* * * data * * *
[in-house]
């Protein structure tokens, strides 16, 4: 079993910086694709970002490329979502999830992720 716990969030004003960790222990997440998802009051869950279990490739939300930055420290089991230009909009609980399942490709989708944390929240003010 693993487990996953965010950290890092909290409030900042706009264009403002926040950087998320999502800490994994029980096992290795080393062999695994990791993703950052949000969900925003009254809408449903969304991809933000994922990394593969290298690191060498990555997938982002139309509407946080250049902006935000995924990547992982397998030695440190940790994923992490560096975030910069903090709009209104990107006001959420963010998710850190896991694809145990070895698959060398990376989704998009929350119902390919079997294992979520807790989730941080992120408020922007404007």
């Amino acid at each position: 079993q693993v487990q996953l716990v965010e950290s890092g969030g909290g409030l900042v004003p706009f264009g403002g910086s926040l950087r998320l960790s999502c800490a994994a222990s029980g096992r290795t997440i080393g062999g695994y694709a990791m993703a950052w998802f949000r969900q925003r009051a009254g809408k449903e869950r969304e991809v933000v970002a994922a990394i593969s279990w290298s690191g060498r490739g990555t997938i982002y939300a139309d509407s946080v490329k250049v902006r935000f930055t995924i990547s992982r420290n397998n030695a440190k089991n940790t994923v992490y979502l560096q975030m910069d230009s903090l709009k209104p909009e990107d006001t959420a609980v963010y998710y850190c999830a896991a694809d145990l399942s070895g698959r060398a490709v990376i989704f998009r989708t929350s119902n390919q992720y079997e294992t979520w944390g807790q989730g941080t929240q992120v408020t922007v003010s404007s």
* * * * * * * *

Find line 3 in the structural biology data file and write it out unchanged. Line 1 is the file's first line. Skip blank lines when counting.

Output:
């Amino acid at each position: 079993q693993v487990q996953l716990v965010e950290s890092g969030g909290g409030l900042v004003p706009f264009g403002g910086s926040l950087r998320l960790s999502c800490a994994a222990s029980g096992r290795t997440i080393g062999g695994y694709a990791m993703a950052w998802f949000r969900q925003r009051a009254g809408k449903e869950r969304e991809v933000v970002a994922a990394i593969s279990w290298s690191g060498r490739g990555t997938i982002y939300a139309d509407s946080v490329k250049v902006r935000f930055t995924i990547s992982r420290n397998n030695a440190k089991n940790t994923v992490y979502l560096q975030m910069d230009s903090l709009k209104p909009e990107d006001t959420a609980v963010y998710y850190c999830a896991a694809d145990l399942s070895g698959r060398a490709v990376i989704f998009r989708t929350s119902n390919q992720y079997e294992t979520w944390g807790q989730g941080t929240q992120v408020t922007v003010s404007s």